What rich results can structured data generate?

Depending on the category of your site, there are a number of options to create rich results using structured data. 

The type of content that be marked-up using structured data schemas are:

  • News articles and blogs 

  • Books 

  • Big data sets 

  • Training courses 

  • Events 

  • Jobs and occupations 

  • Local business details such as contact info and opening times 

  • Product information such as prices, stock, and reviews

  • Fact-checking confirmation 

  • Media such as music, podcasts, videos and TV and movie details 

Then, if we filter by news we can see the specific types of rich results that structured data can help News Publishers achieve. 


Marking up a news, sports, or blog article can add rich result features like headline text and large images in the Top Stories carousel. 


Rich results can also display multiple articles from a single site in a sequential list or gallery. known as a host carousel. This rich result can feature multiple content types such as articles, recipes, restaurants, and reviews.

Fact Check

A structured data markup can also add a fact-checking summary to certain claims. 


Podcasts can appear in Google Search with a playable link when properly identified using structured data. 


Allows voice search applications to identify news content and the ‘position 0’ info in the search results will be read aloud on Google Assistant-enabled devices using text-to-speech (TTS).

Subscription and paywalled content

Google needs to differentiate paywalled content so users are not sent through to articles they can’t access—or worse deceived into clicking a link that purports to be free to access. This is a violation of Google’s guidelines. 


Video structured data information in search results enables the option to play video, specify key segments, and live-stream content.

Why is my structured data not displaying in search results?


Adding structured data is no guarantee that your structured data will show up in search results— even if your page is marked up correctly.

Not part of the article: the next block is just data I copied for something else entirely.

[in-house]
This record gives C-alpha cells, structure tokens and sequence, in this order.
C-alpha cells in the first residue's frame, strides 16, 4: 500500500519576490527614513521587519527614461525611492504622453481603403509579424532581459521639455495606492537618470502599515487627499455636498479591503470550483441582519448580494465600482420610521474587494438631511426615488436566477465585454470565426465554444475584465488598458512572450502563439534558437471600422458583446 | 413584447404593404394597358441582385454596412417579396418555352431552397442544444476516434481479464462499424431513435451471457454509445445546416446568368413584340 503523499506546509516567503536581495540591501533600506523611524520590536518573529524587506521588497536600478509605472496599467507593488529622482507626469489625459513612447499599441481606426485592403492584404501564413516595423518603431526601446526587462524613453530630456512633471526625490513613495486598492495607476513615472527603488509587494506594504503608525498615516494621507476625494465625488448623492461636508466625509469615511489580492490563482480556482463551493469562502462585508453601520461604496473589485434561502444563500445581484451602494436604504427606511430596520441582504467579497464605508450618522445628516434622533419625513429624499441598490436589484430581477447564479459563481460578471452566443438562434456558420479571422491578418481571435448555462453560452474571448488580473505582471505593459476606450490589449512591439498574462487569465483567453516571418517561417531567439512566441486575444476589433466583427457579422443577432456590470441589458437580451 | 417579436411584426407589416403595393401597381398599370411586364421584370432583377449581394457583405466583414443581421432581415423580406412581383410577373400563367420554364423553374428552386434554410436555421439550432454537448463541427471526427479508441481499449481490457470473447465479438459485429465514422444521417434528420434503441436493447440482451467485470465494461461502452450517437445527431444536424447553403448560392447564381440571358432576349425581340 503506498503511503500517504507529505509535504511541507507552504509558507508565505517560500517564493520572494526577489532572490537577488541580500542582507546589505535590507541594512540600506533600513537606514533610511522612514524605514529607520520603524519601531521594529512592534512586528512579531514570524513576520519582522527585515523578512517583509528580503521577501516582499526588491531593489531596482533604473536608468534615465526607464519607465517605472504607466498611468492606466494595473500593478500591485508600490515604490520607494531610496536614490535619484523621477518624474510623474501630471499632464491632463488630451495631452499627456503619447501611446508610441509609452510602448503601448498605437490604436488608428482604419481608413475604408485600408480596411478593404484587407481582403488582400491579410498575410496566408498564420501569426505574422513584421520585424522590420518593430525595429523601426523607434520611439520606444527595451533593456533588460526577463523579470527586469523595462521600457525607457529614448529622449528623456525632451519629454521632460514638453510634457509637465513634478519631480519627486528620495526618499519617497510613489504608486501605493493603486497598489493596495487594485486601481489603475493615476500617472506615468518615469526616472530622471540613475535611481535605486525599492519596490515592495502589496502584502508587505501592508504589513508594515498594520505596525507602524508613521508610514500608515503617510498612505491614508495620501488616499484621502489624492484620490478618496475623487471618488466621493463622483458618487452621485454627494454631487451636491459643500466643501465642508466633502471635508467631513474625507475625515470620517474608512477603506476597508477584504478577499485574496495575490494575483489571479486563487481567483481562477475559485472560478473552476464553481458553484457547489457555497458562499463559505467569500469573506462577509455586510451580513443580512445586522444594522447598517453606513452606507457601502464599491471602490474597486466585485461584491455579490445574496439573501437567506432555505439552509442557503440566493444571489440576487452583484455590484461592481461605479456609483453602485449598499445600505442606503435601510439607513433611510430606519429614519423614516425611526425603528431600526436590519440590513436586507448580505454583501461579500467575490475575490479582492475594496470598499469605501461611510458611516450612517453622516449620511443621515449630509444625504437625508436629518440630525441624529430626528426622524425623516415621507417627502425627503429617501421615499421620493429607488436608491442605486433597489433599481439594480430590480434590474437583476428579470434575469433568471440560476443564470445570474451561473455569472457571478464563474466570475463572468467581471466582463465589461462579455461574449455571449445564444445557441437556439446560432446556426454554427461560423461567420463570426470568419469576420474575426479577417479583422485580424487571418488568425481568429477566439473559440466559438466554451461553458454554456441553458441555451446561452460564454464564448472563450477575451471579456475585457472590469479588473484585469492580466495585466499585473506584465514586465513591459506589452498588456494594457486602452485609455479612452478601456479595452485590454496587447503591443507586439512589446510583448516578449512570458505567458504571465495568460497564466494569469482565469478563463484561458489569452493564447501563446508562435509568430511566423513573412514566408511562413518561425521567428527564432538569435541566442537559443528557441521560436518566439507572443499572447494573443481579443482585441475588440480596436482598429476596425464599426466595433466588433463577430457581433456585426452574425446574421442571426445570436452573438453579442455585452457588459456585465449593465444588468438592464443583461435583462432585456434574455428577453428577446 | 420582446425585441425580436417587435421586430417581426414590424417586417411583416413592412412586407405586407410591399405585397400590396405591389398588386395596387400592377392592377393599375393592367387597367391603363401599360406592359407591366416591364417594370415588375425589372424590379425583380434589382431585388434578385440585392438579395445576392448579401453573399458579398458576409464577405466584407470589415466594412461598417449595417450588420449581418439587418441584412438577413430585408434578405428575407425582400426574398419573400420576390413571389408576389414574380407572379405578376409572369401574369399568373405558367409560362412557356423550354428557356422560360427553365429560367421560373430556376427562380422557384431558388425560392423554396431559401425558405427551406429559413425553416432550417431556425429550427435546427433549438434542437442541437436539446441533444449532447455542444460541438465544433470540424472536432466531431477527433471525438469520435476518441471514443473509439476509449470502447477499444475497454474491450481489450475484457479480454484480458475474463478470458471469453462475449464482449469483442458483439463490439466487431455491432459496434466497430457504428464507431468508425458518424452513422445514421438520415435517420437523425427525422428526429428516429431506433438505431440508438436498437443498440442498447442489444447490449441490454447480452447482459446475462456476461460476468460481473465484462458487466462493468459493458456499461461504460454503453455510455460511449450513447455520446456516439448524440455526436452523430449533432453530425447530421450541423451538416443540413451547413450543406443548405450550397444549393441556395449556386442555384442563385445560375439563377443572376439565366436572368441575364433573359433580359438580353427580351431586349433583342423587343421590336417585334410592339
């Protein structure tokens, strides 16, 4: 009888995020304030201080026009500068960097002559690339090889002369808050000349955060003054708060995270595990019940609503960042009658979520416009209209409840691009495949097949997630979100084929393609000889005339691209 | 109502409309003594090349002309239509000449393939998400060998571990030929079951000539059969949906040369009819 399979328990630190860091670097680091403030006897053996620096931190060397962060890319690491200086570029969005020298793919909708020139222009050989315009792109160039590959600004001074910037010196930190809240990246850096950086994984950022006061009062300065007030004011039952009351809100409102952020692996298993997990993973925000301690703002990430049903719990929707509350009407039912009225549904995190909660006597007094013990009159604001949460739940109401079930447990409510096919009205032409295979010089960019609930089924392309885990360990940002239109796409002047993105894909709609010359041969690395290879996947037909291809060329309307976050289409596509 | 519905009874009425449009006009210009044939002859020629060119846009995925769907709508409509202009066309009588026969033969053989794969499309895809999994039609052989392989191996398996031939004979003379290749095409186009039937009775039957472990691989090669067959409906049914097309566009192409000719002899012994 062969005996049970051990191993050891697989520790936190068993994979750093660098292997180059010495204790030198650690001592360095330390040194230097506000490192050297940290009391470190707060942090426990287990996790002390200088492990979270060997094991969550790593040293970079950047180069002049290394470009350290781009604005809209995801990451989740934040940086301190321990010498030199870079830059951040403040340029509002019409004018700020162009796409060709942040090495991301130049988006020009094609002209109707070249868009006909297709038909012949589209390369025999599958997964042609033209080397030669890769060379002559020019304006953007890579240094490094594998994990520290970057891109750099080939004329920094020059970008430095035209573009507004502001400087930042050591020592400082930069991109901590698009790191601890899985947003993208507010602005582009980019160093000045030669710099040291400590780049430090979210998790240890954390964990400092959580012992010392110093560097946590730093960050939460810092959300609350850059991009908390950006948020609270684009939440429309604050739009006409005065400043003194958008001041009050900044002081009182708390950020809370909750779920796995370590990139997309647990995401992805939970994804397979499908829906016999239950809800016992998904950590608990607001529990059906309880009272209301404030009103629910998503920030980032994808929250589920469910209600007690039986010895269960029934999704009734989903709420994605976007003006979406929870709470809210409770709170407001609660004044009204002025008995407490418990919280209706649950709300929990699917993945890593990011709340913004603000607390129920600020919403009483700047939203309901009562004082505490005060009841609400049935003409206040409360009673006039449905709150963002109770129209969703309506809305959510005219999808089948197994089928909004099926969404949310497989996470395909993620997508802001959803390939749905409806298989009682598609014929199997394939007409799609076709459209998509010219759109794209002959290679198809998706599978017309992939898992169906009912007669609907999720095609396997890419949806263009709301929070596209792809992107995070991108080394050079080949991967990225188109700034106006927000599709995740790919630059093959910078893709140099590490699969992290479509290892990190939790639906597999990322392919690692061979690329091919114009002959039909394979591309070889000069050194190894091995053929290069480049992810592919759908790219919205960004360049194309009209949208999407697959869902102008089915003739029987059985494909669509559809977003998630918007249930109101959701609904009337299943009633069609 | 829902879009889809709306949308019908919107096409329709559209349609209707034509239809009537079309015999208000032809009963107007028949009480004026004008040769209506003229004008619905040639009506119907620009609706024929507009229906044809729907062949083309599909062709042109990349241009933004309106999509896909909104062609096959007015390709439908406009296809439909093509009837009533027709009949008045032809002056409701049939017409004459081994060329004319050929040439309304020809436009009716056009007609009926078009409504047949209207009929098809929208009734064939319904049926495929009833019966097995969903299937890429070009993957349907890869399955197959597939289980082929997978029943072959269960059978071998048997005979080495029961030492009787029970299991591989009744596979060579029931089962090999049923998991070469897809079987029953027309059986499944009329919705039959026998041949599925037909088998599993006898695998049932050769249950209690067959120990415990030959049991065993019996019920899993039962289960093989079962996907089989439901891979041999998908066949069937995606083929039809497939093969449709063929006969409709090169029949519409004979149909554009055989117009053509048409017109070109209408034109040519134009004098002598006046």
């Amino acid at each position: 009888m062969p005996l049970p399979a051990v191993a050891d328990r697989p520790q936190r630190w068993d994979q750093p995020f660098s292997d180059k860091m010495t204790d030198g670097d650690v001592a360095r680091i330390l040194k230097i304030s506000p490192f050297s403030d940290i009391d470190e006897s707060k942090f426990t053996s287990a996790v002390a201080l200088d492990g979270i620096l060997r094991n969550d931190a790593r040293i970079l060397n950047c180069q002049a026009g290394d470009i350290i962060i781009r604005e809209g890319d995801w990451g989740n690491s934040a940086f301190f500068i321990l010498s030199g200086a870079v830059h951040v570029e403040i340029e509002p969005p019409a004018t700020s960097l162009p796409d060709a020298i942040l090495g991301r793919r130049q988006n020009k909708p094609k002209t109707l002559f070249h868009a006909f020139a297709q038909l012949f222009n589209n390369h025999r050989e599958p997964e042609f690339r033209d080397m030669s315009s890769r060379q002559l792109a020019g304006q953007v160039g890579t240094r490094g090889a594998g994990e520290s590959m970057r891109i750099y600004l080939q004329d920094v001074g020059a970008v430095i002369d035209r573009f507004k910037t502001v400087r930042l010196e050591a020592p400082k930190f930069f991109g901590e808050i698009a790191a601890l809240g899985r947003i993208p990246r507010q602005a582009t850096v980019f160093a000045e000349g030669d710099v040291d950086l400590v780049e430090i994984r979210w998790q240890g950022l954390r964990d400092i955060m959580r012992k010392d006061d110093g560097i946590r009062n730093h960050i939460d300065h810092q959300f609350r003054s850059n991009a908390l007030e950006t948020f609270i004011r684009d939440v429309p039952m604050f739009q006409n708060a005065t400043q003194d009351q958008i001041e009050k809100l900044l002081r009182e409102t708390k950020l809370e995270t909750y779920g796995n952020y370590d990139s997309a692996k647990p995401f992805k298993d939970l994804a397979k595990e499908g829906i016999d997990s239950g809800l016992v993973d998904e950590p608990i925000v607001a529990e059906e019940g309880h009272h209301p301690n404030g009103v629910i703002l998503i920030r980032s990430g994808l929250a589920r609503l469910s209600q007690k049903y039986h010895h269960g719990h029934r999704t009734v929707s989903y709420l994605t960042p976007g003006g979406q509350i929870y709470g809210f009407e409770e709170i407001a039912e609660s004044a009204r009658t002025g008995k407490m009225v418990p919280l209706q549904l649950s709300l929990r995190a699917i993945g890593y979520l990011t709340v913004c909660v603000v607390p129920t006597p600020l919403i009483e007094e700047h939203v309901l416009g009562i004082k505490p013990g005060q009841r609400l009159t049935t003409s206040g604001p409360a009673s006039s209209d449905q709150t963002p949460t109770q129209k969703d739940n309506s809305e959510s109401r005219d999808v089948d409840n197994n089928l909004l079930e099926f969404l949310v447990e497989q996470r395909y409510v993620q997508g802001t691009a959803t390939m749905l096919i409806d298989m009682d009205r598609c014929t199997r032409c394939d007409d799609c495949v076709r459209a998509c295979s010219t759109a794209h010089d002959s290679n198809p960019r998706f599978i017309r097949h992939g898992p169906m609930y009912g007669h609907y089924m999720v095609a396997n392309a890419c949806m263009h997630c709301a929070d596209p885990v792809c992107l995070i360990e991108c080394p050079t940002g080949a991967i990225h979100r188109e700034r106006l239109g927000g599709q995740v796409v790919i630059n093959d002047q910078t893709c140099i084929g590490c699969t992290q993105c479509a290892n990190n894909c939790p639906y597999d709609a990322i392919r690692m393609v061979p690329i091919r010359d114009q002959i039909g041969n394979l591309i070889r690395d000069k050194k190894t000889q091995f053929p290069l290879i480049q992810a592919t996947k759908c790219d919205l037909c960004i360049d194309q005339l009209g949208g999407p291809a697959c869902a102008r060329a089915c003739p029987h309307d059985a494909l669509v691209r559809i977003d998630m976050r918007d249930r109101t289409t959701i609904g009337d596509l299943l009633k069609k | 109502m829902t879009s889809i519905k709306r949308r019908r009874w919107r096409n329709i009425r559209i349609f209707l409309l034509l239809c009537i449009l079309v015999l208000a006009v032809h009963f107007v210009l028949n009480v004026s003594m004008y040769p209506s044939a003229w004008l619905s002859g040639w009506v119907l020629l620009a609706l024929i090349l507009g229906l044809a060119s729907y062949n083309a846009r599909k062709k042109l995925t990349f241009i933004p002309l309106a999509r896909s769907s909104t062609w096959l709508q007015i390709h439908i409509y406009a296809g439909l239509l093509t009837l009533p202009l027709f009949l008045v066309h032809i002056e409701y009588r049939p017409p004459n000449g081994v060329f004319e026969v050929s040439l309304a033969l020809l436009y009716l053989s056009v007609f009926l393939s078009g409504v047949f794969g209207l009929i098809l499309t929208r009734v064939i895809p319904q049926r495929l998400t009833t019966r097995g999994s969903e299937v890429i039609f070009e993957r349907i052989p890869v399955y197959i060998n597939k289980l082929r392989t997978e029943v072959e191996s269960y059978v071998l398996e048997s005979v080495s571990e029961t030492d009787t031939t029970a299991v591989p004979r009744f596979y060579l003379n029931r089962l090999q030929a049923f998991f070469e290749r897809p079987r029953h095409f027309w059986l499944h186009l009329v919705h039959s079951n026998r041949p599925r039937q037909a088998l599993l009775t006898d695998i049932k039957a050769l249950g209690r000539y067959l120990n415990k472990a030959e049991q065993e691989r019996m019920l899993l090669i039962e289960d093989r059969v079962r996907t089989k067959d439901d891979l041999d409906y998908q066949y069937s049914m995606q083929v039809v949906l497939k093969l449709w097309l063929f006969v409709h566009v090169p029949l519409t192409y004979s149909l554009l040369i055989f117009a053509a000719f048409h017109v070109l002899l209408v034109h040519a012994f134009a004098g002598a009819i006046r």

Using structured data enables information and features to be displayed, it does not guarantee that it will be.

The search algorithm tailors all results to the best search experience. 

This can vary from user to user, taking into account search history, location, and device. Even if there are many structured search options, it will at times decide a plain blue link is the most useful result.

There are many reasons why your structured data may not appear in search results.
  • It may not represent the main content of the page, or is potentially misleading.

  • The structured data is incorrect in a way that the testing tool was not able to catch.

  • The content referred to by the structured data is hidden from the user.

  • The page does not meet the guidelines for structured data described here, the type-specific guidelines, or the general webmaster guidelines.

Structured data may not be a direct ranking factor, but by tagging your content to appear as featured or rich snippets can get your site more traffic. 

As Google attempts to answer more queries using featured snippets a new strategy is appearing alongside traditional SEO. Webmasters are using structured data to win Position 0, and then provide compelling reasons to click through to the main content. 

For more information on SEO practices in 2020, watch the webinar recorded with our in-house SEO guru, Javier as he explains the winning strategies of 2020.